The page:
Published on December 14th, 2018 | by Tony Smith
Lonely Planet: The Travel Atlas – The Ultimate Atlas for Globetrotters Review
Summary: Lonely Planet: The Travel Atlas - The Ultimate Atlas for Globetrotters is the perfect guide for your next adventure holiday!
If you’re looking to explore the world, The Travel Atlas – The Ultimate Atlas for Globetrotters by Lonely Planet might be the only book you’ll need in planning your next holiday adventure. At its core, the The Travel Atlas is a collection of detailed maps from around the globe, including the best places to visits which is accompanied by some stunning photos plus activities to engage in. So whether you’re visiting this destination for 2-days or 2 weeks, this compelling resource is your one stop guide.
The Travel Atlas is also a beautifully presented hardcover book that as mentioned boasts some amazing photos, 205 detailed maps and information that is not only easy to read but quite engaging. The book is set-out well and finding the information of your intended adventure destination or destinations is a breeze. So while the pictures, maps and content is great for travellers, it’s a book that makes for an enjoyable read as it highlights some of the best places from around the world… and makes for a great coffee table book!
Adding to your reading experience, The Travel Atlas has a foreword by Tony Wheeler who is the co-founder of Lonely Planet who describes his fascination of maps that was sparked by a copy of Arthur Ransome’s 1930’s children book Swallows & Amazon and how hand-drawn maps have been replaced by perfectly scaled ones due to satellite mapping. From there, he moves onto his field research and how he drove around in a beat-up 4WD through Afghanistan to the politics of boundaries which concludes with his love of maps again which is an insightful read.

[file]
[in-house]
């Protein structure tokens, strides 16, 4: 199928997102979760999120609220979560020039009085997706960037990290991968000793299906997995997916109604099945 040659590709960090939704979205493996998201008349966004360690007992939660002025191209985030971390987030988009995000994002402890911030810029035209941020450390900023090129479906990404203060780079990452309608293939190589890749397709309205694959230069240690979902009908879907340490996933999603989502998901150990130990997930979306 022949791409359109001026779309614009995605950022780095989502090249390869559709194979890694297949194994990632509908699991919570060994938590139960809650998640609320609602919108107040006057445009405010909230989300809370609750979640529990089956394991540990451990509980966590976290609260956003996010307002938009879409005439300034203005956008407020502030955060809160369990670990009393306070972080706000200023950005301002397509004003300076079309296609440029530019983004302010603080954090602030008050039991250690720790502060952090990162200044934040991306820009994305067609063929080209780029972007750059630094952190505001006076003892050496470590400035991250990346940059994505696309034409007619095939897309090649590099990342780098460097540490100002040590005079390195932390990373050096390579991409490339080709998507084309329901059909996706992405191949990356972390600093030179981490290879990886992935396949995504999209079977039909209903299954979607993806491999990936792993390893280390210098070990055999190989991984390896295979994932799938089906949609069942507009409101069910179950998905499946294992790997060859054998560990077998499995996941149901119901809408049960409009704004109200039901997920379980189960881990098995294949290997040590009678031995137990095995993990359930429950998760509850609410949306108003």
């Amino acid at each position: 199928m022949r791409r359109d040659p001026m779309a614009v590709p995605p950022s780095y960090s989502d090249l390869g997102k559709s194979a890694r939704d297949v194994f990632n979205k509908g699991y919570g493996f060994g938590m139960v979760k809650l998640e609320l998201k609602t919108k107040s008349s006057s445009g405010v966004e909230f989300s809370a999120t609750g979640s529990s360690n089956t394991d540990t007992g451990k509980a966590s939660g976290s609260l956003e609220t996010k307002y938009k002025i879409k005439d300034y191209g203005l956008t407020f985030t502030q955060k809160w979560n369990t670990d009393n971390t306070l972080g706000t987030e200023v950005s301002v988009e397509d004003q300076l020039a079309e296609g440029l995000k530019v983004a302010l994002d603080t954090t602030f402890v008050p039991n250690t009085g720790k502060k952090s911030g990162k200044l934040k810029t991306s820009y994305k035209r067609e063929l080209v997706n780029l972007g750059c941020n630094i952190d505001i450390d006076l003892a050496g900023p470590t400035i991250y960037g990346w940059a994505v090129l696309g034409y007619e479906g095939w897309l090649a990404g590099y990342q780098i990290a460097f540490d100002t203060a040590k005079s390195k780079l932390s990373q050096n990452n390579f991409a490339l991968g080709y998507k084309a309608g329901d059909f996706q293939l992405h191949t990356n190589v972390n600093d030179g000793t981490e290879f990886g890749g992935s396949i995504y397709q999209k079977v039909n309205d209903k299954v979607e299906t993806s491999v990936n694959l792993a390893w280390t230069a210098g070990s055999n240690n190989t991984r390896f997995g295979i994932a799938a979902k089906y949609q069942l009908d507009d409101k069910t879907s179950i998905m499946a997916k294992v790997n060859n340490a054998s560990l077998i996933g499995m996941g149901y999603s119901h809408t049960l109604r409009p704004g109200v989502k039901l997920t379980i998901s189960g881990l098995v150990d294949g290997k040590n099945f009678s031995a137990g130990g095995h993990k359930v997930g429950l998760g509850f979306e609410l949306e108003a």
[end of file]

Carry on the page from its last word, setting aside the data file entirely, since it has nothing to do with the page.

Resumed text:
If a picture is worth a thousand worlds, how much more valuable is a map?
– Tony Wheeler, co-founder of Lonely Planet
Following the foreword is an introduction about The Travel Atlas which discuses the importance of atlases, how Google Earth is changing the way we use maps to the future of mapping. The final part of the introduction has two sections on how to use the book and how this book was made, including a geographic map of the world plus a political map (e.g. countries) which nicely concludes this section. The travel Atlas is also broken down into sections such as Southern Europe or Southern & East Africa which collates the areas together.
The US has no shortage of spectacular settings for outdoor activities. Rafting the Grand Canyon in Arizona, mountain biking the slick rock in Utah; hiking 14,000ft peaks in Colorado; heli-skiing in Alaska; and surfing in Hawaii are all top wishlist activities for adventurous types.
– USA, The Travel Atlas
Each section contains a brief blurb and history about the region, including (for example) significant cities, sacred places and cuisine about what makes this country special. There’s even a very useful climate chart that will definitely help plan your holiday, including an elevation key plus transport options. Adding to transport is the information on “transport hubs” which may include the number of airports or other methods of arriving at the intended destination such as a ferry or boat. However the highlight for me are the suggested itineraries such as the 10-day itinerary from Shanghai to Beijing which makes planning your holiday a breeze.
In relation to this trip, the Atlas informs the reader that this trip can be done by train with recommendations of where to visit such as Hangzhou which has amazing vistas, green hills and clean streets. It also breaks these sections into the various itineraries to give additional information to the reader such as the city of Meizhou which is populated by the Hakka people and is home to China’s largest cluster of coiled dragon houses. And just to give the reader something totally different, there is even a section on Antarctica!
Shakelton erected this structure on his Nimrod expedition in February 1908. Fifteen men lived in the hut which is much smaller than Scott’s at Cape Evans. All of Shackelton’s men left alive (unlike at Scott’s hut), and apparently in a hurry; when members of the Terra Nova expedition visited in 1911, they found socks left hanging to dry and a meal still on the table.
– Antarctica, The Travel Atlas
If you’re looking for a travel muse on you next worldly adventure, The Travel Atlas by the Lonely Planet is a very impressive resource that contains the right amount of information to plan your next trip and trips that is not only beautifully presented but perfectly scribed!